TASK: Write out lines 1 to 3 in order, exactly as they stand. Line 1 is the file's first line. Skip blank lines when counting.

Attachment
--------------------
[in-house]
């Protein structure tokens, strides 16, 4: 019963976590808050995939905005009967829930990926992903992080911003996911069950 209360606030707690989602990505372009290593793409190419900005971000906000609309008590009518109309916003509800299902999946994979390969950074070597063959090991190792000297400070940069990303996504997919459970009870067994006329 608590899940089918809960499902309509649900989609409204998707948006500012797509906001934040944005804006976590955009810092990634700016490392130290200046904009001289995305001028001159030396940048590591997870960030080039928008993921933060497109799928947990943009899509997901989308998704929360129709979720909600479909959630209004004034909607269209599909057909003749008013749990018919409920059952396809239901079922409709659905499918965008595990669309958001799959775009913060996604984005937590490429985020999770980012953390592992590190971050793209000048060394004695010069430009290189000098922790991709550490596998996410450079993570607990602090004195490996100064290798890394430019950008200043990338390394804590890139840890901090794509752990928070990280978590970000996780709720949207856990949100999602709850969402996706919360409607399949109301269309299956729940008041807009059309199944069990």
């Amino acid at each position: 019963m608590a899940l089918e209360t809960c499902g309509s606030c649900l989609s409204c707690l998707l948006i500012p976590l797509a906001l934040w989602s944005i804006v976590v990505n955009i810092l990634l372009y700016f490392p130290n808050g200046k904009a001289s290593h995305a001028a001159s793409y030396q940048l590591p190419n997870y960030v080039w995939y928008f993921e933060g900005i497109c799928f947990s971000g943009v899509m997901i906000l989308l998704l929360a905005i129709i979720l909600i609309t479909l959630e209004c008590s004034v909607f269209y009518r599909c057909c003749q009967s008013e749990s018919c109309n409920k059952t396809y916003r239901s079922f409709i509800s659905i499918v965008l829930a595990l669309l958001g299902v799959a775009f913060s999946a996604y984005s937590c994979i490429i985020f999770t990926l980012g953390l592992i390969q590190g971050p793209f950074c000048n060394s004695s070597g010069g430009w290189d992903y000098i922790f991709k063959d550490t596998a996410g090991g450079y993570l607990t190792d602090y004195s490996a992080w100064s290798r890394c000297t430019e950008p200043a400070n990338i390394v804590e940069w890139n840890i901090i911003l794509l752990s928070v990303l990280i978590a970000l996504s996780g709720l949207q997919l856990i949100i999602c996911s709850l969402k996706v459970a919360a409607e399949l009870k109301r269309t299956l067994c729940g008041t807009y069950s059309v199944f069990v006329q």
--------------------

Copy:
[in-house]
């Protein structure tokens, strides 16, 4: 019963976590808050995939905005009967829930990926992903992080911003996911069950 209360606030707690989602990505372009290593793409190419900005971000906000609309008590009518109309916003509800299902999946994979390969950074070597063959090991190792000297400070940069990303996504997919459970009870067994006329 608590899940089918809960499902309509649900989609409204998707948006500012797509906001934040944005804006976590955009810092990634700016490392130290200046904009001289995305001028001159030396940048590591997870960030080039928008993921933060497109799928947990943009899509997901989308998704929360129709979720909600479909959630209004004034909607269209599909057909003749008013749990018919409920059952396809239901079922409709659905499918965008595990669309958001799959775009913060996604984005937590490429985020999770980012953390592992590190971050793209000048060394004695010069430009290189000098922790991709550490596998996410450079993570607990602090004195490996100064290798890394430019950008200043990338390394804590890139840890901090794509752990928070990280978590970000996780709720949207856990949100999602709850969402996706919360409607399949109301269309299956729940008041807009059309199944069990």
């Amino acid at each position: 019963m608590a899940l089918e209360t809960c499902g309509s606030c649900l989609s409204c707690l998707l948006i500012p976590l797509a906001l934040w989602s944005i804006v976590v990505n955009i810092l990634l372009y700016f490392p130290n808050g200046k904009a001289s290593h995305a001028a001159s793409y030396q940048l590591p190419n997870y960030v080039w995939y928008f993921e933060g900005i497109c799928f947990s971000g943009v899509m997901i906000l989308l998704l929360a905005i129709i979720l909600i609309t479909l959630e209004c008590s004034v909607f269209y009518r599909c057909c003749q009967s008013e749990s018919c109309n409920k059952t396809y916003r239901s079922f409709i509800s659905i499918v965008l829930a595990l669309l958001g299902v799959a775009f913060s999946a996604y984005s937590c994979i490429i985020f999770t990926l980012g953390l592992i390969q590190g971050p793209f950074c000048n060394s004695s070597g010069g430009w290189d992903y000098i922790f991709k063959d550490t596998a996410g090991g450079y993570l607990t190792d602090y004195s490996a992080w100064s290798r890394c000297t430019e950008p200043a400070n990338i390394v804590e940069w890139n840890i901090i911003l794509l752990s928070v990303l990280i978590a970000l996504s996780g709720l949207q997919l856990i949100i999602c996911s709850l969402k996706v459970a919360a409607e399949l009870k109301r269309t299956l067994c729940g008041t807009y069950s059309v199944f069990v006329q």